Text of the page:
Thursday, June 14, 2012
Posted by Jeff Lipshaw (this is a re-posting of a PrawfsBlawg post)
I'm privileged to co-blog with Bill Henderson (Indiana-Bloomington, left) at The Legal Whiteboard, with whom I've had a running dialogue about, among other things, how we can actually turn the insights of Nobel Prize laureate Daniel Kahneman (and his co-author, Amos Tversky) in guides for action. This morning, Bill has posted another of his delightful observations, this on the "dangers of being smart," and their application to faculty workshop discussions.
It turns out that this was close to the subject of my talk at Law & Society, where I apologized for sending discussant Sean O'Connor (Washington, right) at least three updated drafts of the paper in the twenty-four hours before the session, and changing the title at least a couple times. Since I got home, I've revamped it and changed the title one more time, but now I think I have it: "Reflections on the 'Two-Handed Lawyer:' Thinking and Action in Business Lawyering."
I'll include the present abstract below the break, but first I will explain why this is part of my dialogue with Bill. As I began my talk at LSA, I also worship at the altar of Daniel Kahneman. But I have always wondered about my own experience of actual decision-making, and the regress that has to occur when I reflect on a course of action. I can attribute my first, fast reaction to intuitive "System 1" thinking, and then slow down. I can use "System 2" thinking to reflect on the issue, and perhaps even think about Kahneman's recommendation, "When we can replace human judgment with a formula, we should at least consider it." (Thinking Fast and Slow, p. 233.)
Well, I've considered it, but what is the formula for replacing the heuristic about deciding whether to go with System 1 or System 2? Because Kahneman also thinks System 1 thinking produces many good results. (TFaS, p. 416.) And then all the way down.
The seed of the present paper was to assess whether disclosure remedies or Nudge-like libertarian paternalism actually got to the root of the decision-making problem in view of this seeming irreducibility. Sometime in the last couple weeks, provoked by a Mike Madison blog post and our subsequent offline dialogue, the seed came out of the larva (ick, mixed metaphors!), and it had morphed into something else: the difference between two-handed lawyering ("on one hand, but on the other hand") and the commitment to action undertaken by business people, and particularly entrepreneurs. In a nutshell, there's a point at which you stop thinking, and you act, and decision is metaphorically closer to action than it is to thought. That's not a natural act if you are "thinking like a lawyer."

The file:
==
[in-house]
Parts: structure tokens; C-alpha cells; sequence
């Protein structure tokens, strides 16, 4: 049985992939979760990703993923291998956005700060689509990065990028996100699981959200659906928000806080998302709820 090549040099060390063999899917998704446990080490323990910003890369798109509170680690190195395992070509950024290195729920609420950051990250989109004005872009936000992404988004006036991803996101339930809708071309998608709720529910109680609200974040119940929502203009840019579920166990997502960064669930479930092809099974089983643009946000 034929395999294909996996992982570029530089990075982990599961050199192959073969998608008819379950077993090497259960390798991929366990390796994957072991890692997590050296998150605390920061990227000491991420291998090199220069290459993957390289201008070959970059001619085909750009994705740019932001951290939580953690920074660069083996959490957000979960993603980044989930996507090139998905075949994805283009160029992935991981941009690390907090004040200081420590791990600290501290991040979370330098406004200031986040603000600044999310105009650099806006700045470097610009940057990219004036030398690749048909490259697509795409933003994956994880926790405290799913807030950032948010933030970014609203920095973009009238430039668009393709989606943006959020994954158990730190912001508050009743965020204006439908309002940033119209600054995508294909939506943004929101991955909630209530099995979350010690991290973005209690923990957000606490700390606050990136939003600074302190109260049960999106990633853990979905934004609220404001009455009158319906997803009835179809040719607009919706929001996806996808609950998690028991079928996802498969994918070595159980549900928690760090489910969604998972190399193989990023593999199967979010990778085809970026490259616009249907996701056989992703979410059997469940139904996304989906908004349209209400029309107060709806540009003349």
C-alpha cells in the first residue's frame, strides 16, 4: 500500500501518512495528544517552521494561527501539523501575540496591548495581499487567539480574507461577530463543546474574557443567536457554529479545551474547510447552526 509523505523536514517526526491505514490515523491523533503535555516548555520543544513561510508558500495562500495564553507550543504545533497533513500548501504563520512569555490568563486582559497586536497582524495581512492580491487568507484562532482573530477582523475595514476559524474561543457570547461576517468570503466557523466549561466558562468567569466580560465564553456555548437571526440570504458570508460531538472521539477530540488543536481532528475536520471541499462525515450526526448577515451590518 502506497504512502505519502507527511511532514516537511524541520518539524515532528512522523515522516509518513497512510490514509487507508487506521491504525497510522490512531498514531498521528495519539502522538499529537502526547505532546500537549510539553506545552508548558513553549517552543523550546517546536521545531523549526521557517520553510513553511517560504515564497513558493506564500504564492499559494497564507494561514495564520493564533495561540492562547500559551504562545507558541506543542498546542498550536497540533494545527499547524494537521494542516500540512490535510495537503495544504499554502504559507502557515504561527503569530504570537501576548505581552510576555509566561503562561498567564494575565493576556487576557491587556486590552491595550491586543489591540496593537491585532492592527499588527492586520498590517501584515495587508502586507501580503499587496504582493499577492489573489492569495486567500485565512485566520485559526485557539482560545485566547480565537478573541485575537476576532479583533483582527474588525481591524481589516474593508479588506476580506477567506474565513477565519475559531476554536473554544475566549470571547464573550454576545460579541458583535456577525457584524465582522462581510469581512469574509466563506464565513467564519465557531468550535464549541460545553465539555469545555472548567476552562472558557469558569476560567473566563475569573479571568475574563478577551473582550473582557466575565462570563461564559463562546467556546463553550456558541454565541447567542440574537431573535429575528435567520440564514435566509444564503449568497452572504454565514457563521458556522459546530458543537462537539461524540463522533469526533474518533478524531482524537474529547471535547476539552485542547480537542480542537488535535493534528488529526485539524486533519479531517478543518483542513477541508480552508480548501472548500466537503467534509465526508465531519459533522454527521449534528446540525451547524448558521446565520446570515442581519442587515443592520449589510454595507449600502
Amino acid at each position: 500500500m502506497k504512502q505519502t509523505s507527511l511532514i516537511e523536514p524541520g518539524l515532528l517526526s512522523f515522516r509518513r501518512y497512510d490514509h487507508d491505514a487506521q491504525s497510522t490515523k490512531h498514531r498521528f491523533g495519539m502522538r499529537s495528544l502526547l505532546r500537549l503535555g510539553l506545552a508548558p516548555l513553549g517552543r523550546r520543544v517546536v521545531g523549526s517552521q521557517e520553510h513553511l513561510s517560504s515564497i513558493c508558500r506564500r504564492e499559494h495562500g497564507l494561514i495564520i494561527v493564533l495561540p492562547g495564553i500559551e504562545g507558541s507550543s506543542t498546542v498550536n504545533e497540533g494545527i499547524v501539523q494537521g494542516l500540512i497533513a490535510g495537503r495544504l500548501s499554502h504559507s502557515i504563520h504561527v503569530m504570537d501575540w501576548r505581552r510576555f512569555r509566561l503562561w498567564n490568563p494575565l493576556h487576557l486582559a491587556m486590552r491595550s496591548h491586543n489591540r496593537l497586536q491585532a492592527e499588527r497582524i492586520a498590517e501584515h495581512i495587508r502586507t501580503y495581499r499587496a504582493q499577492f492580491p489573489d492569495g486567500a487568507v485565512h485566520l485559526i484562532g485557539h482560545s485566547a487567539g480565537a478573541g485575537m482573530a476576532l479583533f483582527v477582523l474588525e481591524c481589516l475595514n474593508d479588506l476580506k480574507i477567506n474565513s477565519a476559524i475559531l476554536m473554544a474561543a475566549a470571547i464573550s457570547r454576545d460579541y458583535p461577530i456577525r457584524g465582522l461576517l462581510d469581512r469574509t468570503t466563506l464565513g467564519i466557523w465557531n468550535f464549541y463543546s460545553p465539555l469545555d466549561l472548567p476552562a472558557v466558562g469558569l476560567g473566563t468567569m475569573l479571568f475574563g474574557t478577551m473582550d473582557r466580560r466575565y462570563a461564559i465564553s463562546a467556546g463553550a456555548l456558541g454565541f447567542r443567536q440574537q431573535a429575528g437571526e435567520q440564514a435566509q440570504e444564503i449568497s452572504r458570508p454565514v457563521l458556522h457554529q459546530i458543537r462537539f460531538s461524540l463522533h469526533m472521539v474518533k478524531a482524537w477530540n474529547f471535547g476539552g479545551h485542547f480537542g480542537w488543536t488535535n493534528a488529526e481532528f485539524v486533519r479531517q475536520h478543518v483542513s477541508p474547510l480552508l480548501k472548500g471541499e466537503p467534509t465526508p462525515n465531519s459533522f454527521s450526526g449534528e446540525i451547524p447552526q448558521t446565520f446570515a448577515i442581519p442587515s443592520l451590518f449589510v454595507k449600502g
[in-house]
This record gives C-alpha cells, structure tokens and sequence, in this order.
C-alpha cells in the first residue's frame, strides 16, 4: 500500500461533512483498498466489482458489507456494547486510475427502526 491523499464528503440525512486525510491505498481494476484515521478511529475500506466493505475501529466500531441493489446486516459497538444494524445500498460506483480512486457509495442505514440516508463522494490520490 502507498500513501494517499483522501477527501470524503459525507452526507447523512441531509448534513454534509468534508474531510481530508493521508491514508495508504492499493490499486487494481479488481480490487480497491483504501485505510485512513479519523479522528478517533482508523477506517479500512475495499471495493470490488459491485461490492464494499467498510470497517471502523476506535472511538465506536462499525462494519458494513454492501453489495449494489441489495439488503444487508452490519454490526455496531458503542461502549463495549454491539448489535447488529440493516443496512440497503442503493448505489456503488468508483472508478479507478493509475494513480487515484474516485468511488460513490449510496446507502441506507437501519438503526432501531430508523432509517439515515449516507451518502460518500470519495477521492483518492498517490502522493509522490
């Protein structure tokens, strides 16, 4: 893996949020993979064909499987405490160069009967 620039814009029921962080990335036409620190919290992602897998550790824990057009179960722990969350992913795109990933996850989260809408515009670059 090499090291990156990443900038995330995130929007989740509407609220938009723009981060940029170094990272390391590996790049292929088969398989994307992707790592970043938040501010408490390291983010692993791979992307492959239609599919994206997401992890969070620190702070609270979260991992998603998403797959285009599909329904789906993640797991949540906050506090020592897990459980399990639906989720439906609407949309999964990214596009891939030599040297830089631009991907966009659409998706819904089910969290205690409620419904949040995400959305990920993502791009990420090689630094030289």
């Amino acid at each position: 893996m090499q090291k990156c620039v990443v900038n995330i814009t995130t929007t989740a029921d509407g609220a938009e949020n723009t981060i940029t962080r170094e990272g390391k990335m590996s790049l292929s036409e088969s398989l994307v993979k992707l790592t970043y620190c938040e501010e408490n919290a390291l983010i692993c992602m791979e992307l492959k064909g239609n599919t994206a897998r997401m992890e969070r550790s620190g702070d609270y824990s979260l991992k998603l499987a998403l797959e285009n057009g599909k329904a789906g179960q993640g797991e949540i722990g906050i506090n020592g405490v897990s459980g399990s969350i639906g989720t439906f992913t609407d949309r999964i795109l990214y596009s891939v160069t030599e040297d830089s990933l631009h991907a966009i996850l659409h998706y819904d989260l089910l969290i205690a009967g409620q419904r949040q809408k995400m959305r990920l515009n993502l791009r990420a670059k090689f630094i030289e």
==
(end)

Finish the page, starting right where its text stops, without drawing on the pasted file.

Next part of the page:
Wednesday, June 13, 2012
I just read a short essay at the Big Think, "The Dangers of Being Smart," that reminded me of nearly every faculty workshop I have ever attended. In a nutshell, brilliant people -- and law faculty are filled with them -- can wax eloquent on cognitive bias, yet the deft ability to describe and comprehend does little to enable brilliant people to rein in the bias. In fact, being smart can be disadvantageous because we fall in love with the beauty and nuance of our own rationalizations and justifications.
This really hit home for me because I have witnessed hundreds of examples in which data are never sought out or consulted because the brilliant lawyers were so persuaded by their own reasoning. (And I stipulate that I am sure I have done this many times myself.) Or worse, good but not perfect data are dismissed because a lawyer or law professor could theorize a plausible flaw in the sample or methodology. The glee in finding the flaw then shortcircuits the right response, which is a simple discussion of probability -- that is, what is more or less likely based on all available evidence.
The Big Think essay reminded me of Dan Kahneman's Thinking, Fast and Slow, especially the section titled "Overconfidence." Kahneman, a psychologist, won the Nobel Prize in economics because he, along with co-author Amos Tversky, identified several predictable, recurring cognitive biases in human decisionmaking.
Kahneman later revealed that the basis for their breakthrough research was errors they detected in their own judgments. “People thought we were studying stupidity,” said Kahneman. “But we were not. We were studying ourselves.” For a wonderful primer on Kahneman's unusual worldview, see this Michael Lewis essay.
[posted by Bill Henderson]